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Homemade Elderberry Gummies Recipe | Kid-Friendly Immune Booster

Does anyone else hate the phrase “flu season”? It’s really misleading. God created four beautiful seasons, none of which has an attribute of illness.

I tried to figure out who coined the term but came up short. My first guess would be the CDC. Or a drug company.

While there isn’t actually a season of illness, it is common for sicknesses, such as influenza, to be more prevalent during certain months of the year. Here in the North, illness is more common from October through April. It’s more like half the year, not a season!

elderberries growing

Natural Remedy for Cold and Flu

Thankfully God did create the real seasons so perfectly that natural cold and flu remedies are in season during late summer…before the illness begins!

We moved to our 10-acre hobby farm almost seven years ago. Our first summer here my oldest daughter (my natural remedy and herb expert) ran in and excitedly told me we had elderberry trees (technically called Sambucus trees)!

We watched them flower and start bursting with berries. Then we got right to work freezing elderberries and making syrup. We’ve been doing it every year since then. There are so many berries that we even give bags full to friends. No need to waste this natural remedy!

elderberry syrup and gummies

Benefits of Elderberry Syrup

Elderberries have been used medicinally for thousands of years. Hippocrates even described the plant as his “medicine chest.”

Initially, I just made elderberry syrup with our berries. It’s simple. It tastes great. It has numerous health benefits, largely due to its bioflavonoids and antioxidant properties. These include:

  • Cold and flu symptom reduction and relief.
  • Sinus infection reduction.
  • Blood sugar reduction.
  • May help relieve constipation.
  • Skin health improvement.

Kid-Friendly Natural Remedy

There are a lot of natural remedies that are effective…yet taste disgusting. Elderberry syrup, on the other hand, tastes amazing! My kids are always sad when I say they can’t have more. Elderberries are medicinal, so too much is not a good idea.

Elderberry syrup is so easy to make. Simply cook the berries in water until the liquid reduces by half. Mash and strain the berries. Then allow the liquid to cool slightly before adding raw honey to taste. That’s it.

After you’ve strained the syrup you can also boil the mashed berries in a pot of water to make a delicious elderberry tea. Just boil, strain, and add honey. My kids always look forward to elderberry tea on the days I make syrup.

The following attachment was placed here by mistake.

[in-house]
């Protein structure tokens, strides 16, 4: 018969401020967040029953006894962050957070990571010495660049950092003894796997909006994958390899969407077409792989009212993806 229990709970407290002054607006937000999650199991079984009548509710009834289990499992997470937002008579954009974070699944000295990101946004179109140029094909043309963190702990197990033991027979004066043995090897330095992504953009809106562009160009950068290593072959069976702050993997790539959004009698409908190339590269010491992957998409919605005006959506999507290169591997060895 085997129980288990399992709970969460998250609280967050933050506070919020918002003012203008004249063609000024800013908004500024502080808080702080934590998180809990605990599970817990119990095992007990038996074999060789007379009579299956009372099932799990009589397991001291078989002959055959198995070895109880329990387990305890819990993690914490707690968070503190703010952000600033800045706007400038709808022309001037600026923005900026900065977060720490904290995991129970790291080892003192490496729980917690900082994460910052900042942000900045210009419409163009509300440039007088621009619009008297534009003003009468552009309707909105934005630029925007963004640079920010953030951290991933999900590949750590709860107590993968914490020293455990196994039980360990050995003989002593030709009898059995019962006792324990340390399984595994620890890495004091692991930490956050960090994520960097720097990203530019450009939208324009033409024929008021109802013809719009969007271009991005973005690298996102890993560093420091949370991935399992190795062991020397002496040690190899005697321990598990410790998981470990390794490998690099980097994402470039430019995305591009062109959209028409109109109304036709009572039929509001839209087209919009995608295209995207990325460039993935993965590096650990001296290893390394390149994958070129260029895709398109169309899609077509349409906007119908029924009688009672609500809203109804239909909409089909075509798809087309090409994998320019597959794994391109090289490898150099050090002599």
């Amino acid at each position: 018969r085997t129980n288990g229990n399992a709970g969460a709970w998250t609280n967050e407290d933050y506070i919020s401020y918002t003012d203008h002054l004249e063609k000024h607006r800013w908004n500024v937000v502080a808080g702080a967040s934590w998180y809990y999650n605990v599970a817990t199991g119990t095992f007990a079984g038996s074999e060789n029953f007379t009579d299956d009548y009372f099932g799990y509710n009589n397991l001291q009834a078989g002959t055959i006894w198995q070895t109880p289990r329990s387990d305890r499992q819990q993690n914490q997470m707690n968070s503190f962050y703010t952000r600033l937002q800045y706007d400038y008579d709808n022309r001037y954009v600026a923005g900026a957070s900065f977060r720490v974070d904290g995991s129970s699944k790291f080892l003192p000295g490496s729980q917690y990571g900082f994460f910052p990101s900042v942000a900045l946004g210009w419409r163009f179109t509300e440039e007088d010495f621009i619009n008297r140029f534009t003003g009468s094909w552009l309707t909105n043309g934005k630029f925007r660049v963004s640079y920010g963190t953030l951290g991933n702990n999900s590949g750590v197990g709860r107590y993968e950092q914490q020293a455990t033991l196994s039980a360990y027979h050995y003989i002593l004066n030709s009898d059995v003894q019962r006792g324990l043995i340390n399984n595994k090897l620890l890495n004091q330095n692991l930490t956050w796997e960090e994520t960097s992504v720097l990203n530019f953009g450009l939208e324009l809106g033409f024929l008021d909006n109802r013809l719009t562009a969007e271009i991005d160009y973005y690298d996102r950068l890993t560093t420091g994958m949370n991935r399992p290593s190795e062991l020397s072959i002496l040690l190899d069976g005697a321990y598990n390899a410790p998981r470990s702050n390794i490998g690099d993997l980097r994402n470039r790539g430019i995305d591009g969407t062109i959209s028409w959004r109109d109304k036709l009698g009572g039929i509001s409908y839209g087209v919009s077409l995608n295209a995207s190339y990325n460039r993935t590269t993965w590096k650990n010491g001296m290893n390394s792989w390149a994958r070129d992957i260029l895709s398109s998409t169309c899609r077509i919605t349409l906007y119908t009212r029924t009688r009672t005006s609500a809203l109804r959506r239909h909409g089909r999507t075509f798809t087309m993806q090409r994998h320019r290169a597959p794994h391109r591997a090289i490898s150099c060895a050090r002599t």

elderberry gummies in molds

Wish You Knew All the Answers to Keep Your Family Healthy?

How about a crash course?

I’d love to send you a 7-day “Quick Start Guide” email mini-course to give you Health Agency! When something goes wrong in your family, YOU can be the agent of healing and not allllllways have to call a doctor for every little thing.

Imagine this email series as a virtual chat over the backyard fence with your own neighbor, a wise older mom who’s raising 4 kids with intention, trying to avoid unnecessary medication and being kind to the earth.

Looking forward to connecting to help you learn EXACTLY what you need to know to stock your natural remedies “medicine cabinet,” deal with normal childhood ailments, and even the dreaded, “What’s that on my skin?” issue! 🙂

Elderberry Gummies Made with Homemade Elderberry Syrup

While elderberry syrup tastes good and most kids don’t mind taking it…it can be a pain to serve. It stains, so giving a small cup of syrup to little ones can lead to a mess or ruined clothes. So I created an alternative.

The easiest way to give elderberry syrup to kids is by making gummies! Not only are your kids getting a good dose of elderberry syrup, but they are also getting high-quality protein through grass-fed gelatin (use the coupon KS10 for 10% off!).

You can make the gummies in any shape you like using different silicone molds. Gummy bear molds are always a hit, but any shape will do. Or you can simply make the gummies in a glass dish and cut them into squares.

Elderberry gummies can have an extra boost of nutrition by adding wholefood Vitamin C and bee pollen. Both add extra immune support.

homemade elderberry gummies